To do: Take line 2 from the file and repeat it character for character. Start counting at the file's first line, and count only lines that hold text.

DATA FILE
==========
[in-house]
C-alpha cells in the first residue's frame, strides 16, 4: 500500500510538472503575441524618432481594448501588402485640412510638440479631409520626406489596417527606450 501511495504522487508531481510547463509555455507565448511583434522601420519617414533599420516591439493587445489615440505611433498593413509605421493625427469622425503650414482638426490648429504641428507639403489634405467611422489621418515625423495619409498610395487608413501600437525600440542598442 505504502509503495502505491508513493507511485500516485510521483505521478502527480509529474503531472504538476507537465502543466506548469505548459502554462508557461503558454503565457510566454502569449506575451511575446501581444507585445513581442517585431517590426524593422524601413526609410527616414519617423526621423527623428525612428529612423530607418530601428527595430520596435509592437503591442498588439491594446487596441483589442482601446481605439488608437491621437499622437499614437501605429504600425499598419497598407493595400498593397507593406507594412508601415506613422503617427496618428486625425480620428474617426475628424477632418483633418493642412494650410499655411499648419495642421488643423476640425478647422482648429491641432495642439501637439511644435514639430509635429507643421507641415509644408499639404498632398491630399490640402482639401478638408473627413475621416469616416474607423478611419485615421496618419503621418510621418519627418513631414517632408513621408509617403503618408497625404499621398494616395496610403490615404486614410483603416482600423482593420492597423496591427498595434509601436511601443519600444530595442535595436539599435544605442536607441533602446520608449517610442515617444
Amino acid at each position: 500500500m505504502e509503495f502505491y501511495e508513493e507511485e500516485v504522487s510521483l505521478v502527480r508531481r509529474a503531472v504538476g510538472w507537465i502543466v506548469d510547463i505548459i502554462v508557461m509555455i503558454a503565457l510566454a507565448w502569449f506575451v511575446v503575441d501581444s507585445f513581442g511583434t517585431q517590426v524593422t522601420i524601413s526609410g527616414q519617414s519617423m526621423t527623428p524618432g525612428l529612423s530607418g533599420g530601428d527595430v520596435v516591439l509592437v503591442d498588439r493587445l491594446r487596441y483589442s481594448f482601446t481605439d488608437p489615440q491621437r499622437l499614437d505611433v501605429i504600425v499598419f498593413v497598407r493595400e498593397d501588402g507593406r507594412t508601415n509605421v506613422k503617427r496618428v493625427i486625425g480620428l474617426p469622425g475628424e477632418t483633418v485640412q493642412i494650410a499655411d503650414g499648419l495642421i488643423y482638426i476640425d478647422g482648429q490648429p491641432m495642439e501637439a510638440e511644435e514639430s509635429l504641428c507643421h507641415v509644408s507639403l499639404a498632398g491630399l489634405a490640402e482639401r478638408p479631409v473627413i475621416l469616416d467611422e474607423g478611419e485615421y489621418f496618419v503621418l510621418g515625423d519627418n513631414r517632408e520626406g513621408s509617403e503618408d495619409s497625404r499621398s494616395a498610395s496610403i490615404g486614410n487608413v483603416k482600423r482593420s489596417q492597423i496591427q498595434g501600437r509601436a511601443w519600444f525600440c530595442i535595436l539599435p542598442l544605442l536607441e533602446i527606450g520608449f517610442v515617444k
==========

C-alpha cells in the first residue's frame, strides 16, 4: 500500500510538472503575441524618432481594448501588402485640412510638440479631409520626406489596417527606450 501511495504522487508531481510547463509555455507565448511583434522601420519617414533599420516591439493587445489615440505611433498593413509605421493625427469622425503650414482638426490648429504641428507639403489634405467611422489621418515625423495619409498610395487608413501600437525600440542598442 505504502509503495502505491508513493507511485500516485510521483505521478502527480509529474503531472504538476507537465502543466506548469505548459502554462508557461503558454503565457510566454502569449506575451511575446501581444507585445513581442517585431517590426524593422524601413526609410527616414519617423526621423527623428525612428529612423530607418530601428527595430520596435509592437503591442498588439491594446487596441483589442482601446481605439488608437491621437499622437499614437501605429504600425499598419497598407493595400498593397507593406507594412508601415506613422503617427496618428486625425480620428474617426475628424477632418483633418493642412494650410499655411499648419495642421488643423476640425478647422482648429491641432495642439501637439511644435514639430509635429507643421507641415509644408499639404498632398491630399490640402482639401478638408473627413475621416469616416474607423478611419485615421496618419503621418510621418519627418513631414517632408513621408509617403503618408497625404499621398494616395496610403490615404486614410483603416482600423482593420492597423496591427498595434509601436511601443519600444530595442535595436539599435544605442536607441533602446520608449517610442515617444